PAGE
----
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Freelance Writers: Here are 7 Writing Routines that Actually Work
Written by William Ballard, Freelance Writer and Author
If you’re familiar with even a handful of writer biographies, then you know this: There’s no single recipe for becoming a writer. For every party-loving Fitzgerald, there’s an Emily Dickinson who stayed at home. There’s the self-taught Ray Bradbury and the PhD-holding Toni Morrison. There are atheists, church-goers, world travelers and home state loyalists. At the end of the day, the only constant seems to be, to borrow an often repeated phrase: “writers write.”
Sounds simple, but anyone who’s forging their way through a freelance writing assignment knows how easily jobs (if you are doing freelance writing part-time), family obligations, self-doubt, or something wholly unexpected can get in the way. Setting up a routine, knowing when and how to get to the page, having strategies for carving out writing time and having peace and quiet to work: these are the most important things you can do for yourself as a writer. Try one (or several) of these time-tested writing routines and discover your most productive writing self.
1. Write 2 Hours Day
It’s a goal that many of us have, and it’s a worthy one: make writing a part of your daily routine. If you can do more than two hours, that’s wonderful, if you can only do less, that’s okay too. The trick is to write for the same amount of time every single day, and to be intentional and consistent about it. Another strategy that gets repeated a lot—even in fiction!—is to write five hundred words a day.
2. Write When The Passion is Hot
Practice pays off, but if the daily grind really isn’t your thing, then follow your instincts. Write when you’re ready to pour whole stories/volumes out onto the page. Mihaly Csikszentmihalyi has spent his career considering the behaviors and thought processes of creative folks: writers, scientists, comedians, mountain climbers, visual artists, musicians, chess players. The common link? An emphasis on entering an “ecstatic state” while engaged in their chosen art form. With that in mind, while you’re on a hot streak of passion, and can feel yourself engrossed in a project, go with it, and keep on going.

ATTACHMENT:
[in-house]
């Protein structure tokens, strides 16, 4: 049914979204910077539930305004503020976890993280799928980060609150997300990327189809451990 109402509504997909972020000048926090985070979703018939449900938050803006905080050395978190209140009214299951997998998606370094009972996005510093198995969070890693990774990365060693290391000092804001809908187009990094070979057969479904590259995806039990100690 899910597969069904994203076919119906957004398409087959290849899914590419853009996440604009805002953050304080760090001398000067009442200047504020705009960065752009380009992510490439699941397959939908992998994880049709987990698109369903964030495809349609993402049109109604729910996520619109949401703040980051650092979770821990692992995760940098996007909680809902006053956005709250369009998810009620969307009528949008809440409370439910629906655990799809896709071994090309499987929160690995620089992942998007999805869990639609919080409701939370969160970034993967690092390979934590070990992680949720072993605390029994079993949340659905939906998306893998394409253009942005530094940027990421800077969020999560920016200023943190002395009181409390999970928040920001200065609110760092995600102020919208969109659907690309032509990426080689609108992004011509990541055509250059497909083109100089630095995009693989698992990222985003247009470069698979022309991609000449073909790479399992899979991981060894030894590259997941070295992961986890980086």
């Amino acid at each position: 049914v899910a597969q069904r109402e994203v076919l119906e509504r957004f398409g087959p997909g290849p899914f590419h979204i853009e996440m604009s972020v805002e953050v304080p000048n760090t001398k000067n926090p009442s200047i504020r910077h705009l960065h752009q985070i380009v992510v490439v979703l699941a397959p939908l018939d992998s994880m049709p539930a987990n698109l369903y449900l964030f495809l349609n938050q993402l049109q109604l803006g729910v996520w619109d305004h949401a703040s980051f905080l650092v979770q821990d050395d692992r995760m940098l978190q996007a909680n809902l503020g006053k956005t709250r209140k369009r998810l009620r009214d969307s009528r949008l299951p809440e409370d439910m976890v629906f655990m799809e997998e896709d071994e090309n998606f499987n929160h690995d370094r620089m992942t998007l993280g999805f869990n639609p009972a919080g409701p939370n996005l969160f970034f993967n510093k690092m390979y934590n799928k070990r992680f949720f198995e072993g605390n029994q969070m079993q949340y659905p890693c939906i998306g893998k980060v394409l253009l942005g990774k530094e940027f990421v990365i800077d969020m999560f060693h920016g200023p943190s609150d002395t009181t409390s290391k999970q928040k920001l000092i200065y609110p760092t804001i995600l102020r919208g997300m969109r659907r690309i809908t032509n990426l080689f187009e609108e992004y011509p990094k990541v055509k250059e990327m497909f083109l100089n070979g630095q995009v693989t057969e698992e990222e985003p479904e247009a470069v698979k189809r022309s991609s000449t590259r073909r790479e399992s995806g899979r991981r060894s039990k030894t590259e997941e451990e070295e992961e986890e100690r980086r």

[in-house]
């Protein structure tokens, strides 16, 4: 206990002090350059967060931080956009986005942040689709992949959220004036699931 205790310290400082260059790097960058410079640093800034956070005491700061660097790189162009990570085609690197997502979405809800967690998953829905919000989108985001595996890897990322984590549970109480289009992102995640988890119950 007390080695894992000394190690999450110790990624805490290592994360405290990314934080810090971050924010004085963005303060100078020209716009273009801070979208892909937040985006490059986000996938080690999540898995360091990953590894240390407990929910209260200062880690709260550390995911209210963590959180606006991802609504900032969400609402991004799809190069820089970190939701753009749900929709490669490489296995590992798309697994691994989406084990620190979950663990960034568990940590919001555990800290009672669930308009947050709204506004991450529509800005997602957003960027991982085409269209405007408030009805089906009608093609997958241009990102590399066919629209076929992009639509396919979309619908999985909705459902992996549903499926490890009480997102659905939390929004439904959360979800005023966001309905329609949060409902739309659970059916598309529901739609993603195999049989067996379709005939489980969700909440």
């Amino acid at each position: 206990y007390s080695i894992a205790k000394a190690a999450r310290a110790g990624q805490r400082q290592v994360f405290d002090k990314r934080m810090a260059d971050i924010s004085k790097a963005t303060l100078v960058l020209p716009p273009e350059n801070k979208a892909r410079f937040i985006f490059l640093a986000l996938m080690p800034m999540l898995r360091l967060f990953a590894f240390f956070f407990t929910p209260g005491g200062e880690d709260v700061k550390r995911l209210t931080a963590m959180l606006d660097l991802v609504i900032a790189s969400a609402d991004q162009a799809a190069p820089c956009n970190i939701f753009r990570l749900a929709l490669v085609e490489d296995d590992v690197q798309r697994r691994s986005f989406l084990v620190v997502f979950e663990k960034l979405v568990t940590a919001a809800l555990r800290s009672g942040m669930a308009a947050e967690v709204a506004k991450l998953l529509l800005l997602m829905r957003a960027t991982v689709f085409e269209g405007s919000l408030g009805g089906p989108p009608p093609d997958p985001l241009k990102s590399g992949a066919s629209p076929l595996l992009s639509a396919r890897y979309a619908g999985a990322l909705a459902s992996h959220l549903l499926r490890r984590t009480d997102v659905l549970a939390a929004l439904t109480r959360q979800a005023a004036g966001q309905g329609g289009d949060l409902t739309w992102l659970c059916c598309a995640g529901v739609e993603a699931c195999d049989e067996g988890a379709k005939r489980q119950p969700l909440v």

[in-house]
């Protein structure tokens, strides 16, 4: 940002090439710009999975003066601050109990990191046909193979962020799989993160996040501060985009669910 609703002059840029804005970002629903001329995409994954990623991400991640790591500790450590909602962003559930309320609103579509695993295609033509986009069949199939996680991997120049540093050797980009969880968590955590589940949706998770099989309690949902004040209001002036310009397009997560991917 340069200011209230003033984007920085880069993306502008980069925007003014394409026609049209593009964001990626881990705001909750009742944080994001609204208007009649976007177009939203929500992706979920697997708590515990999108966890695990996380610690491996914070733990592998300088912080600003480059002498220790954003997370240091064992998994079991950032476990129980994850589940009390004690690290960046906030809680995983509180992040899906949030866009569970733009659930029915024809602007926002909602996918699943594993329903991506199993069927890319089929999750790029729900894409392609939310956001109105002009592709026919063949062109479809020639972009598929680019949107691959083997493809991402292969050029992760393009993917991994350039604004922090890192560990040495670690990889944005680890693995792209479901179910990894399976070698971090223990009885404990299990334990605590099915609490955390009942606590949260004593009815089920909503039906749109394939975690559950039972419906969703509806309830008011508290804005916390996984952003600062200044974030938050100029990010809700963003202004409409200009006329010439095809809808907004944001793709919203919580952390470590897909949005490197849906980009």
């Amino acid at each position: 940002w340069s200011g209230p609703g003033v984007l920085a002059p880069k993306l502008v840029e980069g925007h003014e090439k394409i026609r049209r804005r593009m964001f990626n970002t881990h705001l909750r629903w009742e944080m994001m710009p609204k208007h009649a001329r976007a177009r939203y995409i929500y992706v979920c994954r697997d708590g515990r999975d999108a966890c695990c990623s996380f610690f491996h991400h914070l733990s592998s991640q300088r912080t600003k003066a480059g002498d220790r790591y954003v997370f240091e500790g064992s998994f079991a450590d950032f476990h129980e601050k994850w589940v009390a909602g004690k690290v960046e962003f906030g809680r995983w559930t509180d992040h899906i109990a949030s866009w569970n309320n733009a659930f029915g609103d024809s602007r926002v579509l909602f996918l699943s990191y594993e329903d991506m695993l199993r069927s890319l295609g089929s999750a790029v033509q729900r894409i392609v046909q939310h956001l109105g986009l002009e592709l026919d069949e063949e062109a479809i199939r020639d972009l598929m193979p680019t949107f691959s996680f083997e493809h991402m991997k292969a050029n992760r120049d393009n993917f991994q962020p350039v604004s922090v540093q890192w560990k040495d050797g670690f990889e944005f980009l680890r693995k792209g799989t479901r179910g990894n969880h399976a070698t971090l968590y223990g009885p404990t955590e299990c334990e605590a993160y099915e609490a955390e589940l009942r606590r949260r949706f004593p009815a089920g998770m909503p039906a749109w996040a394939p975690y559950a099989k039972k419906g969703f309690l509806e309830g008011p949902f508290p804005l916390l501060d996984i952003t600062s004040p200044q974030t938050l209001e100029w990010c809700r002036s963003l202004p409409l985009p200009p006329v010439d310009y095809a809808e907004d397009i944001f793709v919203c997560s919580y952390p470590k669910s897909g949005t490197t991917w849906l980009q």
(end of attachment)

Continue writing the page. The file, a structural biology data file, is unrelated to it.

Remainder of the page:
3. Use a Writing Playlist
I have several friends who swear by this method. Just like you’d do for an exercise routine: make up a playlist of your most inspiring or mood-specific songs, enough to last the duration of your writing session. Music may even affect your work in ways you didn’t expect. As Dan Chaon said of his 2005 short story collection, You Remind Me of Me: “I notice whole passages…that were strongly affected by some of the stuff I was listening to as I wrote, bands like Sparklehorse, Red House Painters, The Innocence Mission, Julie Doiron, Yo La Tengo, Idaho, The Eels.”
4. Keep a Journal, and Never Stop Taking Notes
This is a good option for those on the move, and for those who write best in short, quick bursts. These days, there’s a temptation to share your brilliant thoughts in real time. Nevertheless, hold some back. Carve out a secret world for yourself where your ideas can incubate, amass, connect, and flourish.
5. Write in Your Head (But Always Find Time Take What is Written in Your Head and Put it on Paper)
This is the anytime/anywhere solution. Just don’t forget to (eventually) record your ideas in a more tangible form! “I can write anywhere,” Hilary Mantel has said. “I long ago learned to write and polish a paragraph in my head.” On a similar note, see this lovely piece by Silas House, on the importance of always maintaining a writerly view of the world.
6. Wake up early / Stay up late
These methods are flip sides of the same coin, with a shared goal: solitude. Discover those odd hours when the world is mostly quiet and still, no ringing phone, no self-replenishing inbox, etc. Because when it comes down to it, writing is between you and the page. The knowledge and the story are already inside you; everything else is a potential distraction.
7. Read for inspiration
Most writers read voraciously, but this is different. When you’re in need of a refreshing burst of language—or perhaps when you’re hunting for a certain voice or point of focus—it can be incredibly helpful to surround yourself with other people’s books. Mary Gordon has stressed the value of this pre-writing ritual: “There’s a funny period before I really get started in a work—you know how dogs run in circles until they can figure out the exact spot where they need to lie down? I’m kind of like that until I can find the writer whose tone of voice really gets me going…A favorite poem or prose passage can be the perfect tuning fork.”
Now Over to You...
Have you used any of these writing routines? If so, which ones? Or, do you have your own writing routines that have presented themselves to be of use to you? Please share you routines and thoughts in the comments below. And don't forget to share this article with your friends on Facebook or your followers on Twitter.
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About the Author
William Ballard is the author of, "8 Tips to Freelance Writing Success (Article Writing Series)" and "3 Steps to Blogging Success: Discovering Your Passion, Finding Your Audience, and Developing an Income Stream (Article Series)".
He has been writing professionally for over 10+ years and has much experience within the industry, both in publishing and in freelance writing. He has successfully self-published over 10 books and eBooks. Visit his Amazon Author Page to see list of his most recent projects.